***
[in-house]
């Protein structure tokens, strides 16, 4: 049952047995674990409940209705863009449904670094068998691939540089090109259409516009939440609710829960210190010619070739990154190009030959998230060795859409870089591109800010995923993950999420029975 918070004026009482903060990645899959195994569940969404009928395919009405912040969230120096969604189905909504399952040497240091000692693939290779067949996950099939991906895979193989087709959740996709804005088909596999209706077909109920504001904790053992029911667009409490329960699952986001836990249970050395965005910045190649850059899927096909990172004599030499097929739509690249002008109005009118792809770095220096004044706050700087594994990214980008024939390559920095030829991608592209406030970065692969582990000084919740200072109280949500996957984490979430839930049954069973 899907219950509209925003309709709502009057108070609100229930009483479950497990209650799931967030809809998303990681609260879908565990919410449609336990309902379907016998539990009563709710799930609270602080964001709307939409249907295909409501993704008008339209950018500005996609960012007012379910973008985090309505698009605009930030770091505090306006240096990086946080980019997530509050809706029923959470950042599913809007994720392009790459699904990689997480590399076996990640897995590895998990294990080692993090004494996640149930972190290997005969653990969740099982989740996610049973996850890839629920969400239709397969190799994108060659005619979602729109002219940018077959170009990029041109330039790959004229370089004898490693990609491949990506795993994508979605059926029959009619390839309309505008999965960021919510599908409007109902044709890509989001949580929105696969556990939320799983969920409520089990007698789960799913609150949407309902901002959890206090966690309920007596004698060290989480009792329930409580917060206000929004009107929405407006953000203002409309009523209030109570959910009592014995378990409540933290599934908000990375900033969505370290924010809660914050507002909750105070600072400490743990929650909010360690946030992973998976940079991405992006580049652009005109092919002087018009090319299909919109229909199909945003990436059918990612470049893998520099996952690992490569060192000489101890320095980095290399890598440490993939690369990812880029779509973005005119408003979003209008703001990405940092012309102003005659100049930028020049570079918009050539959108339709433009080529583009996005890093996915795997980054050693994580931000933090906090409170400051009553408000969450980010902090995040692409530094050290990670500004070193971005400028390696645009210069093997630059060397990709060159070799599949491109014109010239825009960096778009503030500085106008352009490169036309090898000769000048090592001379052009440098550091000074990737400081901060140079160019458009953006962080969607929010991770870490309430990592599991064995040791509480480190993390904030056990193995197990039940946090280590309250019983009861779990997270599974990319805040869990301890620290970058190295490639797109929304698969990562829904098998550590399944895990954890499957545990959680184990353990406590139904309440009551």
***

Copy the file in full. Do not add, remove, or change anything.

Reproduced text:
[in-house]
């Protein structure tokens, strides 16, 4: 049952047995674990409940209705863009449904670094068998691939540089090109259409516009939440609710829960210190010619070739990154190009030959998230060795859409870089591109800010995923993950999420029975 918070004026009482903060990645899959195994569940969404009928395919009405912040969230120096969604189905909504399952040497240091000692693939290779067949996950099939991906895979193989087709959740996709804005088909596999209706077909109920504001904790053992029911667009409490329960699952986001836990249970050395965005910045190649850059899927096909990172004599030499097929739509690249002008109005009118792809770095220096004044706050700087594994990214980008024939390559920095030829991608592209406030970065692969582990000084919740200072109280949500996957984490979430839930049954069973 899907219950509209925003309709709502009057108070609100229930009483479950497990209650799931967030809809998303990681609260879908565990919410449609336990309902379907016998539990009563709710799930609270602080964001709307939409249907295909409501993704008008339209950018500005996609960012007012379910973008985090309505698009605009930030770091505090306006240096990086946080980019997530509050809706029923959470950042599913809007994720392009790459699904990689997480590399076996990640897995590895998990294990080692993090004494996640149930972190290997005969653990969740099982989740996610049973996850890839629920969400239709397969190799994108060659005619979602729109002219940018077959170009990029041109330039790959004229370089004898490693990609491949990506795993994508979605059926029959009619390839309309505008999965960021919510599908409007109902044709890509989001949580929105696969556990939320799983969920409520089990007698789960799913609150949407309902901002959890206090966690309920007596004698060290989480009792329930409580917060206000929004009107929405407006953000203002409309009523209030109570959910009592014995378990409540933290599934908000990375900033969505370290924010809660914050507002909750105070600072400490743990929650909010360690946030992973998976940079991405992006580049652009005109092919002087018009090319299909919109229909199909945003990436059918990612470049893998520099996952690992490569060192000489101890320095980095290399890598440490993939690369990812880029779509973005005119408003979003209008703001990405940092012309102003005659100049930028020049570079918009050539959108339709433009080529583009996005890093996915795997980054050693994580931000933090906090409170400051009553408000969450980010902090995040692409530094050290990670500004070193971005400028390696645009210069093997630059060397990709060159070799599949491109014109010239825009960096778009503030500085106008352009490169036309090898000769000048090592001379052009440098550091000074990737400081901060140079160019458009953006962080969607929010991770870490309430990592599991064995040791509480480190993390904030056990193995197990039940946090280590309250019983009861779990997270599974990319805040869990301890620290970058190295490639797109929304698969990562829904098998550590399944895990954890499957545990959680184990353990406590139904309440009551």